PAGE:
John Wesley also found that prayer was an essential part of his relationship with God and his ability to follow God’s call in his life. He would begin his day around 4:30 or 5:00 every morning with prayer so that his first thoughts for the day were of God. He would offer himself to God anew every morning, praying for God to direct his steps throughout the day, and he would pray for others. Then, he would use the chiming of the hour throughout the day to reconnect with God, offering another longer prayer to God at noon, and again in the evening. When he prayed before bed, he would recount his day with God, making confessions for the times when he had failed, making plans to make amends with anyone he had harmed, and entrusting himself to God’s care for the night.
We’ve talked before about how prayer is simply our way of being in communication with God. God loves each one of us so much that God longs to be in relationship with us. John Wesley didn't understand this in his early life. I didn’t understand this early in my life, either. I want to ask you to think about the person you talk with the most. Is that your spouse or other significant person, your best friend, a sibling, or parent or other family member? And would you say your relationship with that person is stronger when you make time to talk with them? What happens to our relationship with others when we get too busy to sit and talk, when we go through our days getting all the things on our “to-do” list accomplished, but not making time for the significant people in our lives? Do we get grouchy? Do they? Do we feel lonely, or anxious or frustrated? Early in our marriage, Thomas and I read a book with our small group at church about the importance of communication in relationships. And it encouraged couples to carve out time in their calendars every week for “couch time” – for time just to sit and talk. And it warned couples to schedule this first and to make it a priority, not letting other events or activities, or even children, take this time away. We found that when we did this, our whole week together was better for it. We also found that if we did intentionally work at guarding this time, it would certainly get overtaken with other things. So how is your relationship with God these days? Are you making couch time for God? Are you spending time talking with God, your friend, your comforter? Are you telling God about the problems in your life and asking for God’s advice? Are you confessing your secrets to God, or asking for help in overcoming something that is robbing you of time, energy or joy? God is here for you. God wants to be in relationship with YOU. So what do you need to change in order to make prayer a priority in your life?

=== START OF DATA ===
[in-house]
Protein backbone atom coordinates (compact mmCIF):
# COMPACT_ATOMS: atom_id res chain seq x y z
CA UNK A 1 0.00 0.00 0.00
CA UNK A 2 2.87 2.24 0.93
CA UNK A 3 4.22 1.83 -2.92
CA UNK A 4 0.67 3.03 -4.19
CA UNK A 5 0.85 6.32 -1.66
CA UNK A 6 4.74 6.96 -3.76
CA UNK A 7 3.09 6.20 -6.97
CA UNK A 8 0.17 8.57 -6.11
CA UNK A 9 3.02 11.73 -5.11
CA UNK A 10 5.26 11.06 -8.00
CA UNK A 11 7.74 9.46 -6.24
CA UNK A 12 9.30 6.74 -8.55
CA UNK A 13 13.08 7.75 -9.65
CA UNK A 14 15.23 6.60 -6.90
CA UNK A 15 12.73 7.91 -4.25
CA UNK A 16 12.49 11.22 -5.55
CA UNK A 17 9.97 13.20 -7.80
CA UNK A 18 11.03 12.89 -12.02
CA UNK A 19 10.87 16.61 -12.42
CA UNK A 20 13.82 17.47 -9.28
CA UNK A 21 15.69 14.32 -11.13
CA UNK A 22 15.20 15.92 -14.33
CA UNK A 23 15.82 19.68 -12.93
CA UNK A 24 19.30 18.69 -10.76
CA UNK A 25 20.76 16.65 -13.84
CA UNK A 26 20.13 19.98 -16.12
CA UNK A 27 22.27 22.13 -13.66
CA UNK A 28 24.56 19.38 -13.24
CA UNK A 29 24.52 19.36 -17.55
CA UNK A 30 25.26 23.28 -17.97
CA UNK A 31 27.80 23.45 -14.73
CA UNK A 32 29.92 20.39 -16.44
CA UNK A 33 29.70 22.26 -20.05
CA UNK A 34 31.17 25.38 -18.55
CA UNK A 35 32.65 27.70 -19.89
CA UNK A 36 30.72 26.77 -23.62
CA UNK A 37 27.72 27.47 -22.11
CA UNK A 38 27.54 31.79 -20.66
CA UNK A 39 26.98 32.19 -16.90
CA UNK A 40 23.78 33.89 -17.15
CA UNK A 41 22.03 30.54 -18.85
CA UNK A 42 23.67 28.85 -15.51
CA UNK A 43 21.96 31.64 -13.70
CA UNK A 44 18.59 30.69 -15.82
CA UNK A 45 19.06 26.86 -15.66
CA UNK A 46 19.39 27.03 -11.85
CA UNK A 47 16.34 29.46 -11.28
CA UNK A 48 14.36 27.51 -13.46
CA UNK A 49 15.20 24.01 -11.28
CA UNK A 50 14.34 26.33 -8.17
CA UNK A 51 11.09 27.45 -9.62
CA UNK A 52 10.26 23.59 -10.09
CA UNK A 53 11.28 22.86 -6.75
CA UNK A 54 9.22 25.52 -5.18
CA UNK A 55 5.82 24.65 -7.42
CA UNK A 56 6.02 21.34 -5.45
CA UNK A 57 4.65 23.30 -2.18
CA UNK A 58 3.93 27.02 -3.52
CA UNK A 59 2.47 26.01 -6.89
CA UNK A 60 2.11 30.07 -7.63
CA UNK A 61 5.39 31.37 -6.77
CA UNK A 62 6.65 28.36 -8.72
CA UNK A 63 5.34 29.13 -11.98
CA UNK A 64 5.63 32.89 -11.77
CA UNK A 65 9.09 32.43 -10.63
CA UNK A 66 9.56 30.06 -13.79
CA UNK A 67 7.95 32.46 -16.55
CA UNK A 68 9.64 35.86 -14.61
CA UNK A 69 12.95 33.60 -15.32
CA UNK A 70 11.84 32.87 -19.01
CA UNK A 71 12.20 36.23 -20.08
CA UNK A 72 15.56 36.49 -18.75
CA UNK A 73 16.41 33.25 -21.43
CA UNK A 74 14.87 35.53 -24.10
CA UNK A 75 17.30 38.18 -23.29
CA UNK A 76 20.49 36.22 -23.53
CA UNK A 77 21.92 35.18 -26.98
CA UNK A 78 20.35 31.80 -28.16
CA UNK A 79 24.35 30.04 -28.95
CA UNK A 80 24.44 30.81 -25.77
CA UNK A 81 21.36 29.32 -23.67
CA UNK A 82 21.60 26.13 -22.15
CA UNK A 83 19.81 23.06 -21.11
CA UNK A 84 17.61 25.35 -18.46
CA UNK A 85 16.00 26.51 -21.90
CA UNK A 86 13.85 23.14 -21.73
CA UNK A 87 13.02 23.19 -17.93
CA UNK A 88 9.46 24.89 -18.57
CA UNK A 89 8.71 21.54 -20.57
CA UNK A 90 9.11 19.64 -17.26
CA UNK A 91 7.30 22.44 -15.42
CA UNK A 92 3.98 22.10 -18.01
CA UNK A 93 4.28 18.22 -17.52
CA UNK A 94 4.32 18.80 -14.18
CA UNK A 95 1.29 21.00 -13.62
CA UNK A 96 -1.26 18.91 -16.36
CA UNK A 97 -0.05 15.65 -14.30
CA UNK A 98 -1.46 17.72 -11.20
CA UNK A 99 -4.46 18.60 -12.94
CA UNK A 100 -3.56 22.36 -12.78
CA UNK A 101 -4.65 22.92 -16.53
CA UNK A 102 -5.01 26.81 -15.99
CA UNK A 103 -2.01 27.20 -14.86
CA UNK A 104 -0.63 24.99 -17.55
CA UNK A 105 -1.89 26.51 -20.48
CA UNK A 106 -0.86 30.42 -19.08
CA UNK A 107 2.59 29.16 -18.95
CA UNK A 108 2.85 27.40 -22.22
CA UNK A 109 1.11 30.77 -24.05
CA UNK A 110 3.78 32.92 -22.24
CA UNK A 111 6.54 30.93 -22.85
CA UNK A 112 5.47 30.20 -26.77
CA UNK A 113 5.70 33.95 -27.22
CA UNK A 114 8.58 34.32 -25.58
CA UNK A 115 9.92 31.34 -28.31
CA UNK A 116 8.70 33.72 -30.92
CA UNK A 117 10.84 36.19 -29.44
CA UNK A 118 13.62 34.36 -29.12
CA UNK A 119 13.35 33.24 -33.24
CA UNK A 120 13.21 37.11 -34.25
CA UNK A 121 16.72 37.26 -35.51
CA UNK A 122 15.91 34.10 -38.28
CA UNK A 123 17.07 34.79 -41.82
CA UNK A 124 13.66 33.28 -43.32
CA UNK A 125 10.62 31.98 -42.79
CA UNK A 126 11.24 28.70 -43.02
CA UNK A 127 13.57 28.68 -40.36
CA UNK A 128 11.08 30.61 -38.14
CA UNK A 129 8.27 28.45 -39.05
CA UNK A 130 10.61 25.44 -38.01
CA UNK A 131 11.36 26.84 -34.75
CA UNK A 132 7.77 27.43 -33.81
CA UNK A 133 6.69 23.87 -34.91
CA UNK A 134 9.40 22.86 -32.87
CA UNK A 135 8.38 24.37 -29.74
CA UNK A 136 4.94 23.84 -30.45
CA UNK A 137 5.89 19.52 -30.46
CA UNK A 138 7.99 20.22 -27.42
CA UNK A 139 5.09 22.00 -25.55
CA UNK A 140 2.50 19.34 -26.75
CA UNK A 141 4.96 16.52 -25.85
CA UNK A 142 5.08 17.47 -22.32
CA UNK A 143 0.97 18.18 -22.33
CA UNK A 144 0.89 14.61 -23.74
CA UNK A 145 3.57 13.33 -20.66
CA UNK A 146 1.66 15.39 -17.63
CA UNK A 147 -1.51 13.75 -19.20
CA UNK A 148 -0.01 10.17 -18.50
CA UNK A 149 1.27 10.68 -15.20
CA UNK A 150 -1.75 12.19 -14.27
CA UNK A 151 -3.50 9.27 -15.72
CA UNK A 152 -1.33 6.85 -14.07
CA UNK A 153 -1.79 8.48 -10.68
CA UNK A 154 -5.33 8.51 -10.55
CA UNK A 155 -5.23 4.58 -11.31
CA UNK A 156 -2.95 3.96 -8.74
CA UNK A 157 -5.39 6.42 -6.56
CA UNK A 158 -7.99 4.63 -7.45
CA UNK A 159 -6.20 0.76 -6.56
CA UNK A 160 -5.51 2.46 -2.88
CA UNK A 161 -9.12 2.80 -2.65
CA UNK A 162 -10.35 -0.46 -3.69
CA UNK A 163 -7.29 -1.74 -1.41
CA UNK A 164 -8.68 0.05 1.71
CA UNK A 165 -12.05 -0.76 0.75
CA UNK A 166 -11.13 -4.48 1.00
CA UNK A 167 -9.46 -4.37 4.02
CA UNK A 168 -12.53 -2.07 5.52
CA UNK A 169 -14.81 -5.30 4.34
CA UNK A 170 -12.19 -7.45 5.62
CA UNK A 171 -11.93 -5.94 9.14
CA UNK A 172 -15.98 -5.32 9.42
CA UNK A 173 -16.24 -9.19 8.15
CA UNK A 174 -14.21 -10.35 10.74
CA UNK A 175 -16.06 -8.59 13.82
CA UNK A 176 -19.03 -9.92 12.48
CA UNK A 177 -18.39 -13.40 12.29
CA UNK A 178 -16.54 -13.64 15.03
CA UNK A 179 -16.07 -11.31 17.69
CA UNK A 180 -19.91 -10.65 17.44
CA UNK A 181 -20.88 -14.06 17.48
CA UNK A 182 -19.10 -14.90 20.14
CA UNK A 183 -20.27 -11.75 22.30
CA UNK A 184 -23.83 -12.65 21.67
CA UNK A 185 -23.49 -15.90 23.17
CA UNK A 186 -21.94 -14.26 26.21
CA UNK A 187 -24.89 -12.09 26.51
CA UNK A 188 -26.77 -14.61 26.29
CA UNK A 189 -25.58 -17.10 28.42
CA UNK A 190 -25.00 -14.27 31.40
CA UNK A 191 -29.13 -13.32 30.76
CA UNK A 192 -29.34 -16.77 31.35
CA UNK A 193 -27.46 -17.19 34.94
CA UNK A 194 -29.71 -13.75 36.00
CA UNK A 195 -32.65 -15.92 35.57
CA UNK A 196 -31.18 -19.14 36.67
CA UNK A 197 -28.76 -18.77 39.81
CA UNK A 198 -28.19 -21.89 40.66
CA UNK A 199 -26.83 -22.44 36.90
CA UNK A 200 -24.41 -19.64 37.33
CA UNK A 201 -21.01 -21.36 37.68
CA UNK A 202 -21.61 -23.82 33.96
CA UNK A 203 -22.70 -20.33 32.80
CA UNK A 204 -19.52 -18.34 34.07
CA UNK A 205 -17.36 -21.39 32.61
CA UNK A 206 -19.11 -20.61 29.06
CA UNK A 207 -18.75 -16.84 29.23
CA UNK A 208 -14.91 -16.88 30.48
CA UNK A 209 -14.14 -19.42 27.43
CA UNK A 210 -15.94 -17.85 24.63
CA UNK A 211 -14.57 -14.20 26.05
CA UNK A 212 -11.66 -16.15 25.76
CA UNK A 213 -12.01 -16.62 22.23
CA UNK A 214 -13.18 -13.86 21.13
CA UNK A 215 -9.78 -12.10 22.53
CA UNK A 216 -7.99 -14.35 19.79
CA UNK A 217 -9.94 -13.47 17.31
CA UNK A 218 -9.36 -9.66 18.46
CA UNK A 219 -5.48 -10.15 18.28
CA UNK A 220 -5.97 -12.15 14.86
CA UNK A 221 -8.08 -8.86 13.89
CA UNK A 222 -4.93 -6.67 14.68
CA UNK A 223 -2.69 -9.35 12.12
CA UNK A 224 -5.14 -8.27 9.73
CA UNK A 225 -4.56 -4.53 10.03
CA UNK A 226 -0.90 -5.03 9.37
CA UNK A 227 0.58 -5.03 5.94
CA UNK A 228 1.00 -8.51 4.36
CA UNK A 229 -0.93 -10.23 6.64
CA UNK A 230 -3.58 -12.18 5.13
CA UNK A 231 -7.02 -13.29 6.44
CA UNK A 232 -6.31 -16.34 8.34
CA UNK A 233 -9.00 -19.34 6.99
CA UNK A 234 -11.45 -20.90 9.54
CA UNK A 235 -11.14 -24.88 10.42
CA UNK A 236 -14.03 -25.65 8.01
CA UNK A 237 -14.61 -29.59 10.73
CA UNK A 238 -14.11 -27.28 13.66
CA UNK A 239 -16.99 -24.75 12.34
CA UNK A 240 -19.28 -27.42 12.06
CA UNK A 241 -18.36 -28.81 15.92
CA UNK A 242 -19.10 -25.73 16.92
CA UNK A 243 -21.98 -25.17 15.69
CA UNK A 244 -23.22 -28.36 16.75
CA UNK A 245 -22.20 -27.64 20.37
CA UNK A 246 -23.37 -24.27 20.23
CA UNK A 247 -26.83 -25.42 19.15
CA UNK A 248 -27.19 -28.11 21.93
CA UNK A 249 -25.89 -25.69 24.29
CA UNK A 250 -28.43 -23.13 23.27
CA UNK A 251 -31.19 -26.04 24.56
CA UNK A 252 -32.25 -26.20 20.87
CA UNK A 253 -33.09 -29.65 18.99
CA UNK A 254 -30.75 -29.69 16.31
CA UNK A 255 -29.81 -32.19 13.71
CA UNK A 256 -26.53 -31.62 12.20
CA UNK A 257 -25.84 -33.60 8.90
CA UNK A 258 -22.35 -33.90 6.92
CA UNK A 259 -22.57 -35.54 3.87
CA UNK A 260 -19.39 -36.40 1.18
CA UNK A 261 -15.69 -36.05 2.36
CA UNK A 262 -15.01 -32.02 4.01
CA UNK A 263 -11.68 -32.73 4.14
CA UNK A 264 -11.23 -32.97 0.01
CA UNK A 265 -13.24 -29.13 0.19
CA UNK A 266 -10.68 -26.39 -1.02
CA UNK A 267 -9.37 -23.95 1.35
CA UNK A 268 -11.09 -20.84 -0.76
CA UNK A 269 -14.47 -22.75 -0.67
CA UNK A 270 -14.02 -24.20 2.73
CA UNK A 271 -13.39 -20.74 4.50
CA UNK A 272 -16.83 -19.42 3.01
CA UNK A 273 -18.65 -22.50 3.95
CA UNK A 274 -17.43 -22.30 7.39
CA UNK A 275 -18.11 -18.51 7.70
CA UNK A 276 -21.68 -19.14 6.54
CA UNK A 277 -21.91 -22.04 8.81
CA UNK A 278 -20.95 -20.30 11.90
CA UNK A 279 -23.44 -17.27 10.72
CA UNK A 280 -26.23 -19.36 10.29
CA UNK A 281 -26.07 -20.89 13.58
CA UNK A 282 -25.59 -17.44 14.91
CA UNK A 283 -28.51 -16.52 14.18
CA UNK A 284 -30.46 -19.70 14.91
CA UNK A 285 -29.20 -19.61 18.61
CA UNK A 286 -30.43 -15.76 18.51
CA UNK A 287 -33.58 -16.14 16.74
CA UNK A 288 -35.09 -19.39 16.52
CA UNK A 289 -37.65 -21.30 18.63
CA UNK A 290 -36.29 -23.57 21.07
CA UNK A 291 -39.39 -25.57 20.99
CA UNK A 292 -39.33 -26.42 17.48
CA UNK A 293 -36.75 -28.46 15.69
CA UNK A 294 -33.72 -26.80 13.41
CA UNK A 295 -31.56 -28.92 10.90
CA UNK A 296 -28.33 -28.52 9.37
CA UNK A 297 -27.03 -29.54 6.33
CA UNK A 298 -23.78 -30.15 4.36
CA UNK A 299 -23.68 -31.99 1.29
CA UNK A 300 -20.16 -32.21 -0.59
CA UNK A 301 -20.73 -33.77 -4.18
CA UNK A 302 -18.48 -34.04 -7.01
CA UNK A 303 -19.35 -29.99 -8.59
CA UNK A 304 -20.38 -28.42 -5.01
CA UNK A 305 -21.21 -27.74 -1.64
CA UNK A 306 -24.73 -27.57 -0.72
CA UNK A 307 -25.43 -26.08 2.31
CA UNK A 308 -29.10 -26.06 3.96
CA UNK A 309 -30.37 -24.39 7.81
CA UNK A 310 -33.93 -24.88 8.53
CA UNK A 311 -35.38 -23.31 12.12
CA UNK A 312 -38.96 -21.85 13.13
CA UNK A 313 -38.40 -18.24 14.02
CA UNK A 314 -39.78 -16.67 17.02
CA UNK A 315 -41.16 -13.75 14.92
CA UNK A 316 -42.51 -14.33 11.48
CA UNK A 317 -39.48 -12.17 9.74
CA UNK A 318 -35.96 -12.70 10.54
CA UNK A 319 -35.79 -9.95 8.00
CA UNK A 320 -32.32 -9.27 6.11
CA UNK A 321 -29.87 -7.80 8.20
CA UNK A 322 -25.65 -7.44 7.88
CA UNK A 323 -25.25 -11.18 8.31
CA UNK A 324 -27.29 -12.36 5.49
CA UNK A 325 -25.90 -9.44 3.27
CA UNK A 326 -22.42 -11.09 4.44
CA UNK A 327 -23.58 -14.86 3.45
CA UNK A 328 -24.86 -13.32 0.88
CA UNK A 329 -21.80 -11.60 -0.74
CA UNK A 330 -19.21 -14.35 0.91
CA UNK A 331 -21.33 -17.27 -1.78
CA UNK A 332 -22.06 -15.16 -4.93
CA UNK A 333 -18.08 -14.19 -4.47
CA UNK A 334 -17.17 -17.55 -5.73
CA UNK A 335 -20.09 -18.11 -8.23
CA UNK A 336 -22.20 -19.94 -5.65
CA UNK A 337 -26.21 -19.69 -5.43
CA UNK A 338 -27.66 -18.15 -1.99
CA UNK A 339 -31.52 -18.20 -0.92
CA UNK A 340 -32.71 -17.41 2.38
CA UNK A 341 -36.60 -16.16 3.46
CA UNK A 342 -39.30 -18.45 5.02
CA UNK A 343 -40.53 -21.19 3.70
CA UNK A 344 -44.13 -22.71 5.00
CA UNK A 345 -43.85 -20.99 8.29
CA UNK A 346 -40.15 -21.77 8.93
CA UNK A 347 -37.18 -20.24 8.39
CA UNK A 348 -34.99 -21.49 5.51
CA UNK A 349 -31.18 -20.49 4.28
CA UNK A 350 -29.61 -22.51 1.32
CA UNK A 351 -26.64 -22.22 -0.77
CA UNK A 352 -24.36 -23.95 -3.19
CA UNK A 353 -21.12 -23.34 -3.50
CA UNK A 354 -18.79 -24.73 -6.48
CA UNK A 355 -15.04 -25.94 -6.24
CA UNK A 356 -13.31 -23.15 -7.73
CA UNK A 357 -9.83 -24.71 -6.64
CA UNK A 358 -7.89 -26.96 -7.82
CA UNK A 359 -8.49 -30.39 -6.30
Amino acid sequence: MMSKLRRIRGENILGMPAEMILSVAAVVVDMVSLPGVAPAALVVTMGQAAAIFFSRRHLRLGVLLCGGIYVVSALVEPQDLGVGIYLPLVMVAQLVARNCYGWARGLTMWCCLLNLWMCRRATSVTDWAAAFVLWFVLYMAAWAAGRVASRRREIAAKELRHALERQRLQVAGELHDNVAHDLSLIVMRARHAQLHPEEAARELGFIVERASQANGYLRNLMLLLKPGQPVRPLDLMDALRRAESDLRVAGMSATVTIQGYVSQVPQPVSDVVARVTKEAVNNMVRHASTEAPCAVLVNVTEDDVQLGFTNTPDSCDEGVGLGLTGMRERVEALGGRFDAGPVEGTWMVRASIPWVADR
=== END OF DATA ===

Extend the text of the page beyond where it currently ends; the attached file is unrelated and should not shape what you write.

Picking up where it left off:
Wesley also believed that “all who desire the grace of God are to wait for it in the searching of scripture.” He called himself homo unis libri – a man of One book. And he believed that scripture, the Living Word of God, had a unique way of bringing people to encounter the Living God. Our scripture lesson today is a perfect example of the way that what we have in scripture is a way of discovering God’s overarching story of love, rescue, mercy, and fulfilling God’s promises to restore the world to its intended wholeness.
Verses 29-30: “29 As he was praying, the appearance of his face changed and his clothes flashed white like lightning. 30 Two men, Moses and Elijah, were talking with him. 31 They were clothed with heavenly splendor and spoke about Jesus’ departure, which he would achieve in Jerusalem.” Remember that Moses also ascended a mountain and came face to face with God’s glory – an experience that left his face glowing! And the encounter in which God gave the Israelites the Ten Commandments, helping to form them in their relationship with God after having been freed from slavery in Egypt. And Elijah, the Prophet, also had an encounter with God on a mountain, the same Mount Horeb where Moses received the Law. Only this time, God spoke in a still, small voice. And here, Jesus has his own encounter with the full glory of God, along with these two central figures from God’s ongoing story in the life of God’s people – the Law-Giver and the Prophet. There is so much to appreciate and try to understand in this passage. Here, God is bringing together the long-held memories, expectations and hopes of God’s people. And in a voice from the cloud, God confirms that, “This is my Son. Listen to Him!” Wow! Can you imagine being Peter, James or John in that moment? Seeing these two Heroes of your faith standing there with God’s own Son?? Reading scripture allows us to learn God’s whole story – the story that is still being written through the people God is still calling to help God’s kingdom come “on earth as it is in heaven.”